When I arrived at Rollins College in 1963, I found in place a democratic governance system where the entire community shared academic decision making. After researching the history of the college, I learned shared governance was the result of a long and contentious process. Today, mounting pressures from multiple sources have led to serious criticism of the system of shared academic governance. Many argue a corporate model is better suited to meet future challenges. More businesslike methods, it is argued, are necessary so that academic institutions can be more “flexible” and “nimble.”

If not now, then sooner or later the Rollins College community will be forced to face the issue of what kind of governance best meets these emerging challenges. In the meantime, it would reward the community to ponder a moment in its history when a crisis first forced the college to come to grips with the meaning and extent of a shared governance system. Comprehending this moment allows the community to reflect instructively on how and why a previous generation prepared the way for the college’s present system of shared governance and why knowledge of that effort is important today.  —Jack C. Lane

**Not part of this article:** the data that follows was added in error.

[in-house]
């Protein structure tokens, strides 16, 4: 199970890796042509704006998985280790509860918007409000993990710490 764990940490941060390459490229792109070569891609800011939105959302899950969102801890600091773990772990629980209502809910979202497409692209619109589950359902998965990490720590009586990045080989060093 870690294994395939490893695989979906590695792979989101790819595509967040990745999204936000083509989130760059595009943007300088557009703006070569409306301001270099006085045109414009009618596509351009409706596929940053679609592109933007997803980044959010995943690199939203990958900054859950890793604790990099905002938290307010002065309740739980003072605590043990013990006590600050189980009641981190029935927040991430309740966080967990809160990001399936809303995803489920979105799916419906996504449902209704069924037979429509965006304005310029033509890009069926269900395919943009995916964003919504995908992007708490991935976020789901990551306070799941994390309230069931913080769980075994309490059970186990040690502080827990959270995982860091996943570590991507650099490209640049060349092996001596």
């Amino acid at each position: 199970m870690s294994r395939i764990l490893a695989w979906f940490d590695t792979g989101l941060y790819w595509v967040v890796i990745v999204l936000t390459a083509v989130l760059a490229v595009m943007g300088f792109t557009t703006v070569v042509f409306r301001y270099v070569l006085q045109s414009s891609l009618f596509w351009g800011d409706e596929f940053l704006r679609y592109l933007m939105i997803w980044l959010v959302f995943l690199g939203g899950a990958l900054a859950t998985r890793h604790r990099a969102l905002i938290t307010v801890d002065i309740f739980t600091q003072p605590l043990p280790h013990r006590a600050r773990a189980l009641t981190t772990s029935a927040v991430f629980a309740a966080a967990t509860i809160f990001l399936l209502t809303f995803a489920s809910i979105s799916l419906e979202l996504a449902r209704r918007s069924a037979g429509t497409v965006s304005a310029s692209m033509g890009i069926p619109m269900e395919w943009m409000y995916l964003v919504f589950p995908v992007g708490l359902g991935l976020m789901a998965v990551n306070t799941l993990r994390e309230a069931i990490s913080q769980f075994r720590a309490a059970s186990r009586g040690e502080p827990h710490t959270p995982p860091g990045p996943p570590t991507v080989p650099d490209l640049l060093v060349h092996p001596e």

From the founding of the American Association of University Professors (AAUP) in 1915, its officers have understood that fulfillment of principle of academic freedom depended on faculty participation in institutional governance. Although the association did not determine the parameters of faculty participation in governance until 1966, throughout the AAUP’s early years  it worked to lay the groundwork for the principle of shared governance. Because most of the association’s time and funds were spent investigating individual cases of freedom of speech abuses, the officers were on the lookout for violations that would allow the association to highlight its goal of academic shared governance.